The Case of Aidar Gubaidulin . Programmer Aidar Gubaidulin was charged with “violence against government officials” during the protests in Moscow, for throwing a plastic water bottle towards a member of the Russian Guard. He spent over a month in a pre-trial detention center and then went on to become one of the most active participants in protests supporting other prisoners caught up in the Moscow Case. In the face of new charges, Gubaidulin left the country fearing arrest. In a goodbye letter, he wrote that the two weeks he spent with political activists while “at large” were the most interesting of his life and expressed regret over having to leave. According to Kirill Martinov, this decision was understandable: “going to jail on false charges is difficult, even if you think that that you suffered for a just cause. But it’s even harder knowing that you could go back to prison at any time,” he said. However, he pointed out that given the arbitrary decision making in Russia’s legal system, professionals will continue to leave Russia. “The paradox of Gubaidulin’s emigration is that it benefits the current Russian government (fewer problems) but it hurts the interests of a country that needs young professionals,” Martinov said.
Read Kirill Martinov’s full column on the resurgence of the Moscow Case here.
Special Report: A Tuberculosis Dispensary Under Siege
In the remote village of Chernavskoye, beyond the Ural Mountains, masked men entered a branch of the Kurgan Regional Tuberculosis Dispensary early on the morning of October 17, 2019, and forcibly removed several medical workers and patients who refused to accept the closure of the medical facility. Earlier this week, a lineup of 25 policemen surrounded the perimeter and besieged the branch, cutting off the heating and lights in an attempt to prevent doctors from interfering with the final stage of the “optimization” reform process. The regional authorities decided to “redistribute” the doctors and patients at the end of the summer and the branch’s last day was scheduled for October 15. That being said, formally all employees are supposed to sign a consent form, without which the reforms have no legal force. The doctors and nurses at the dispensary refused to sign the consent because they (and their patients) opposed the redistribution process for two reasons:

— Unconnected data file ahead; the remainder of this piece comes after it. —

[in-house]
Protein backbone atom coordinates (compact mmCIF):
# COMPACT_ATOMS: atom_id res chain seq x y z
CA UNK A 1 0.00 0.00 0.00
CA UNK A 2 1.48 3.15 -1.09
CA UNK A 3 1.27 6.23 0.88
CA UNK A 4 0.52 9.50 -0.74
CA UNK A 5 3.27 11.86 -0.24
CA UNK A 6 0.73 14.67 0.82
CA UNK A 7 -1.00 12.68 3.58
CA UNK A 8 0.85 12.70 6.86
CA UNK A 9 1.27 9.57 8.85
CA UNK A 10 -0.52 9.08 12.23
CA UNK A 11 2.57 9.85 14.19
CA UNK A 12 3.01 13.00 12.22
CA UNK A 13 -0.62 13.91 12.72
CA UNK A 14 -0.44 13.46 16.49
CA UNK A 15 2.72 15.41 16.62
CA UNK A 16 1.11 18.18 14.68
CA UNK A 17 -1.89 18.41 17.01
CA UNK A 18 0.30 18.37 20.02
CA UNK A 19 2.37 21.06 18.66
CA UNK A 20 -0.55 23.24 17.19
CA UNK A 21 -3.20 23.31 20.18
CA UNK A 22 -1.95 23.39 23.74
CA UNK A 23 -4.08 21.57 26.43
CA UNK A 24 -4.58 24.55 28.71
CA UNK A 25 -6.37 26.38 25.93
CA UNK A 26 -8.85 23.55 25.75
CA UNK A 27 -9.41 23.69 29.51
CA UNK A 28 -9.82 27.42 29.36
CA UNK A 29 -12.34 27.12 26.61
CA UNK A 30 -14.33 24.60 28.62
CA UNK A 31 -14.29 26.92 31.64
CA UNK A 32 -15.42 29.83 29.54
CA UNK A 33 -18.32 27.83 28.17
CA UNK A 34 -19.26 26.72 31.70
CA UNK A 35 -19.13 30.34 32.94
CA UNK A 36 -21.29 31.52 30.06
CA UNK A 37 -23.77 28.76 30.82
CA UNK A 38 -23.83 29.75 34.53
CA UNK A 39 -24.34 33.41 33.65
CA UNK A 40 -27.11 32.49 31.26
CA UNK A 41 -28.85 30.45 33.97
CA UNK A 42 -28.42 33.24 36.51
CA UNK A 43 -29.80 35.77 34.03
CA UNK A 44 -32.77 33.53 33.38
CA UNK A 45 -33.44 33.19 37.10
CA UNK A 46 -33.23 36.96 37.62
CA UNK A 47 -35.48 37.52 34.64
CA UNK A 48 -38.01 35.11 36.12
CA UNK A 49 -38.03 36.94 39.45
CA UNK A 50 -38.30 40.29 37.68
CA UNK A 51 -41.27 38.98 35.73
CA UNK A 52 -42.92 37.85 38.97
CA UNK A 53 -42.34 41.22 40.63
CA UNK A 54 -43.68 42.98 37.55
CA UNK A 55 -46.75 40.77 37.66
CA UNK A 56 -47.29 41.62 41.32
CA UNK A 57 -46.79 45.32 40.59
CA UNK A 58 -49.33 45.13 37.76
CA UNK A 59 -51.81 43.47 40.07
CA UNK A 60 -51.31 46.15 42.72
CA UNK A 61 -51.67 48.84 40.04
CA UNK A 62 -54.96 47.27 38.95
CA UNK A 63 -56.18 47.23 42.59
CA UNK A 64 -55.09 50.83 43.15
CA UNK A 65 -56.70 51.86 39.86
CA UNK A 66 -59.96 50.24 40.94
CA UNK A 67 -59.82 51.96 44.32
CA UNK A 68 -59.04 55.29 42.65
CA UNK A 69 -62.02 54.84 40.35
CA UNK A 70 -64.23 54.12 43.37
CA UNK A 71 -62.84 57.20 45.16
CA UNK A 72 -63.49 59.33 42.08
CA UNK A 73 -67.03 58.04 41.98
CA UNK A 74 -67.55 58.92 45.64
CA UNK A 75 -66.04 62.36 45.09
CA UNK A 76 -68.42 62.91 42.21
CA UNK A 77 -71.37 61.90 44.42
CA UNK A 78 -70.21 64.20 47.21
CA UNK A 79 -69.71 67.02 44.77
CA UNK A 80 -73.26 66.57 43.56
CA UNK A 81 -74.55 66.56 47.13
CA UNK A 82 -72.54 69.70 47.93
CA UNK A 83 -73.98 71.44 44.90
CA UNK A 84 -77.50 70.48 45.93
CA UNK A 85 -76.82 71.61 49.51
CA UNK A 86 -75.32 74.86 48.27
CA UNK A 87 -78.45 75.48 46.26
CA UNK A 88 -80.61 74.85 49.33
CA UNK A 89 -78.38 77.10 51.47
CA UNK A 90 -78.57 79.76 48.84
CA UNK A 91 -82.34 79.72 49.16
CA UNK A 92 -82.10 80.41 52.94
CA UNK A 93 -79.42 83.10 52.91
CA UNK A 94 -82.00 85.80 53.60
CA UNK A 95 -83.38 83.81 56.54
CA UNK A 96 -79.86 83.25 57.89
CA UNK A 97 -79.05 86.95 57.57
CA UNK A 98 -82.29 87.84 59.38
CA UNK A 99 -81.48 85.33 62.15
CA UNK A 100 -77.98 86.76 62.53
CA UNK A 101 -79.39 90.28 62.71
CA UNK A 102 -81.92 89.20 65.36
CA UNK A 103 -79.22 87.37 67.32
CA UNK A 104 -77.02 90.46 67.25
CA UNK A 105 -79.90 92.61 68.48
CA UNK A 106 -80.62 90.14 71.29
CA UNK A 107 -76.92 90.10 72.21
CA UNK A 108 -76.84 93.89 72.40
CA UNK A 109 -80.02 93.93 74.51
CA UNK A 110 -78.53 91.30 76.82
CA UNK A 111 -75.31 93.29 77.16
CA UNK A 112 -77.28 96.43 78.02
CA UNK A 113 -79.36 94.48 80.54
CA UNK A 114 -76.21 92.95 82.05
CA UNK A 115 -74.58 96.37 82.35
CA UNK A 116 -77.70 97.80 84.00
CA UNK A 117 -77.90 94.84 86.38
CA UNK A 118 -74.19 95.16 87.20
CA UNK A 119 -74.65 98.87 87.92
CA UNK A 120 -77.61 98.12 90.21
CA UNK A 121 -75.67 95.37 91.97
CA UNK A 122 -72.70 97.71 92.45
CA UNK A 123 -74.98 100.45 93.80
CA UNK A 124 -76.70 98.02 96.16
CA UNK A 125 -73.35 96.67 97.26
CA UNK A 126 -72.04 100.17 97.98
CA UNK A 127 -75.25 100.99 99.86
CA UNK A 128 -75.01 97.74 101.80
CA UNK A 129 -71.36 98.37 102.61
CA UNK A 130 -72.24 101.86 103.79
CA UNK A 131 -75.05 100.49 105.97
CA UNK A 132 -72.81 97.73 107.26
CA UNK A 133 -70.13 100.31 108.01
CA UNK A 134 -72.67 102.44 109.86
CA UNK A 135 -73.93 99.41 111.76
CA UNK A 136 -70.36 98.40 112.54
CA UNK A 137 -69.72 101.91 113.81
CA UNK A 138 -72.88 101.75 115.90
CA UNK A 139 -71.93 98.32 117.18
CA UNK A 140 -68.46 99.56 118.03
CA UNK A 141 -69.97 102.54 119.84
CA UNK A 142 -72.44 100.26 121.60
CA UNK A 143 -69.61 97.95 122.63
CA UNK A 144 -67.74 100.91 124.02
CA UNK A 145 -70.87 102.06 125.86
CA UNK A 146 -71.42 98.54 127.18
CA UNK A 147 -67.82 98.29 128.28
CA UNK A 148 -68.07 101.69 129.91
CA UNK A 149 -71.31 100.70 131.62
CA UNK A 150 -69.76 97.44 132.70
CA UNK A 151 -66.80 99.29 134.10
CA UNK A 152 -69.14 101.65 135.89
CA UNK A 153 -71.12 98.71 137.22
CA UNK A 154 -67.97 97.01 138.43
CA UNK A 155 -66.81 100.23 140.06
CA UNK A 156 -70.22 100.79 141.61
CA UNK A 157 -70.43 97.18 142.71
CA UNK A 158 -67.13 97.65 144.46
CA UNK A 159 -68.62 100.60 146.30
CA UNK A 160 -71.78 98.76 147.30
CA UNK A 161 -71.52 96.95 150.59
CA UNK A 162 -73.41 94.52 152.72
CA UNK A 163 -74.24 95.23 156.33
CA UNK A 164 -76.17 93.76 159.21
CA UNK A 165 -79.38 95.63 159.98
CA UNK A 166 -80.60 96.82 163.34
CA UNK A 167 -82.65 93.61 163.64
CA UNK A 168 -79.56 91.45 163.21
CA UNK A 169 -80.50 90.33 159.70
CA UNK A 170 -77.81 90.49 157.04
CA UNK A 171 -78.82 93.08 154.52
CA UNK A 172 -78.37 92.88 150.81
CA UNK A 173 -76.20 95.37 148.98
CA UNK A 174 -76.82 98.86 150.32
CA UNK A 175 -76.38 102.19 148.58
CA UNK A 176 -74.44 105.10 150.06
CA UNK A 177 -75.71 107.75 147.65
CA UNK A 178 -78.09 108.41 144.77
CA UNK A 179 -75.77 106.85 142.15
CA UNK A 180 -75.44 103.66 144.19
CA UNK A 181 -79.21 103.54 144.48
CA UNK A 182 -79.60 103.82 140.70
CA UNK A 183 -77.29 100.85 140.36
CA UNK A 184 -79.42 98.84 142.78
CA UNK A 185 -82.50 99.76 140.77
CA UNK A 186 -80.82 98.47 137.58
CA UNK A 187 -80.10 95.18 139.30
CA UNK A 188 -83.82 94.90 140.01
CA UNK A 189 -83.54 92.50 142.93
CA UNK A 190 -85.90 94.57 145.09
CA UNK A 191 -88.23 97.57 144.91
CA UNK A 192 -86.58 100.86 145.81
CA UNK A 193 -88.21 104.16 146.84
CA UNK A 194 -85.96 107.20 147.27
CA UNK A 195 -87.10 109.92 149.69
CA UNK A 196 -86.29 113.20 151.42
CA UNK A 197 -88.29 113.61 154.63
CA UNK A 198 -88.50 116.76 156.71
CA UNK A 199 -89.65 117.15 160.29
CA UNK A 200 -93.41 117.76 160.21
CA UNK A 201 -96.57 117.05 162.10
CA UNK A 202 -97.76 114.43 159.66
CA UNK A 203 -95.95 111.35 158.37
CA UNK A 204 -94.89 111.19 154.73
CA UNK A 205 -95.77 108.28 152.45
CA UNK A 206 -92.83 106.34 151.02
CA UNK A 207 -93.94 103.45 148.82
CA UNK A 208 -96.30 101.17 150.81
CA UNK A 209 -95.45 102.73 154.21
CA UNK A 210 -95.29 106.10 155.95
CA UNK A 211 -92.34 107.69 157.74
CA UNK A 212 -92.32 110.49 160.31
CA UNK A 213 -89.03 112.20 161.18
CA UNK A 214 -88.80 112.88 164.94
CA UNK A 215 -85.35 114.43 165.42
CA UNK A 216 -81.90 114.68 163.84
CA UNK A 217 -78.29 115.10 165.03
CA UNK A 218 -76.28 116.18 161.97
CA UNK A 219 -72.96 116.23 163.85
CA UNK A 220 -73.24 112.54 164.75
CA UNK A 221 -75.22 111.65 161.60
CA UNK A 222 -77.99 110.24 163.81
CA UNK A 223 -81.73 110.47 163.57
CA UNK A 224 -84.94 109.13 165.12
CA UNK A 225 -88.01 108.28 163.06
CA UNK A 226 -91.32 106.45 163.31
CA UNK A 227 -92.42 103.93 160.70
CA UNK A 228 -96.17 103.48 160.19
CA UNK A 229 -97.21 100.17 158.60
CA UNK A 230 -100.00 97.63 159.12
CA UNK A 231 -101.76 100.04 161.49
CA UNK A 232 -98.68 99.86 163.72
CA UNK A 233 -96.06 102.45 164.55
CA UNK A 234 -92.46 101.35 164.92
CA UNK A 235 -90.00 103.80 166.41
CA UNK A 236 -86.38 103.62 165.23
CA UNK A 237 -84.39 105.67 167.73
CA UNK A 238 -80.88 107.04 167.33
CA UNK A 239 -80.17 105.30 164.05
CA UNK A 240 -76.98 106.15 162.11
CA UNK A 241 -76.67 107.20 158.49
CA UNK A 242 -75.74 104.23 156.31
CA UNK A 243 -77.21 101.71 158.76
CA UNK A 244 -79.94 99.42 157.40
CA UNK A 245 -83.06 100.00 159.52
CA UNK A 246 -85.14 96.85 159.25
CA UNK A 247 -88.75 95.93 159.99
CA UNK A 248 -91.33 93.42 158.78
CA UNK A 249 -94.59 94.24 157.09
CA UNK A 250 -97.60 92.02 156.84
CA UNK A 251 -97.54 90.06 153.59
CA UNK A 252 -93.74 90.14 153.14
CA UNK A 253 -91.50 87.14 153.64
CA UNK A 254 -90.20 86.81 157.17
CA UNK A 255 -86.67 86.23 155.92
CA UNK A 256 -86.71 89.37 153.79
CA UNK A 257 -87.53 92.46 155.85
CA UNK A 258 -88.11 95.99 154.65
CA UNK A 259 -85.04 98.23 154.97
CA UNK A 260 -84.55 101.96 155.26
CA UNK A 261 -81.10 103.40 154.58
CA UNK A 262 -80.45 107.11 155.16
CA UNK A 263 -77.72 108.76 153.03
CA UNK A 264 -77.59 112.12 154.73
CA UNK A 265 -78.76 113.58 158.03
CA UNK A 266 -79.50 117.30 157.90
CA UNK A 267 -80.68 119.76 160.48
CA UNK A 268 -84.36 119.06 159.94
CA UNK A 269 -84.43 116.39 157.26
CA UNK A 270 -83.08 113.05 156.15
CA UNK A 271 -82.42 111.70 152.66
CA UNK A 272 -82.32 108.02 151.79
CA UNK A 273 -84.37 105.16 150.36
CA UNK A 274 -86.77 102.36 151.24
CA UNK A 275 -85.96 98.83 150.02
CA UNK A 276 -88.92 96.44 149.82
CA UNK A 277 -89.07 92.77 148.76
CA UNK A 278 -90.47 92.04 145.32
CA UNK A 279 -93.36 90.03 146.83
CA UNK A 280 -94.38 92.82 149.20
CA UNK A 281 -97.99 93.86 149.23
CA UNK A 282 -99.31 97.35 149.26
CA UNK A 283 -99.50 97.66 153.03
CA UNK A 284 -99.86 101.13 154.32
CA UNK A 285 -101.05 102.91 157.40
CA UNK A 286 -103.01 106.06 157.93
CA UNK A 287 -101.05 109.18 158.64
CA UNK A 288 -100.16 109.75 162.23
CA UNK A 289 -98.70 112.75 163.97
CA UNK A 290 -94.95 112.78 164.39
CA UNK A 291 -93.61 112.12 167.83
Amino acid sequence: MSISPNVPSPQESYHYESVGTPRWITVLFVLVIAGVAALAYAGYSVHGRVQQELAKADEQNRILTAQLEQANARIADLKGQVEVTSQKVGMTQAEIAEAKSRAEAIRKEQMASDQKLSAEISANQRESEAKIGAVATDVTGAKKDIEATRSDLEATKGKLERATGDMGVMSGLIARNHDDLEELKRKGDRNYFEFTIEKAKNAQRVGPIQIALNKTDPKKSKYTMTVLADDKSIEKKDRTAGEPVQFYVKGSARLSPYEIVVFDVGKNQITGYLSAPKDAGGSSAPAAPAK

- It effectively meant the closure of the branch and
- They did not believe they would be provided with work or medical care in the regional center.
Backstory . Tensions over the state of Russia’s healthcare system have been building up since 2012, when Putin ordered a substantial salary raise for doctors working in the state-owned healthcare system without allocating funds to pay them. As a result, officials had to redistribute medical workers and their working hours, leading to dramatically increased workloads for doctors. Situations similar to the one in Chernavskoye have also taken place at two other branches in the region. According to one expert, a reduction of personnel is what’s actually taking place under the guise of “optimization” – and people are being left out of the decision making process.
Read the special report from the Chernavskoye Tuberculosis Dispensary here.
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– The Novaya Gazeta Newsletter Team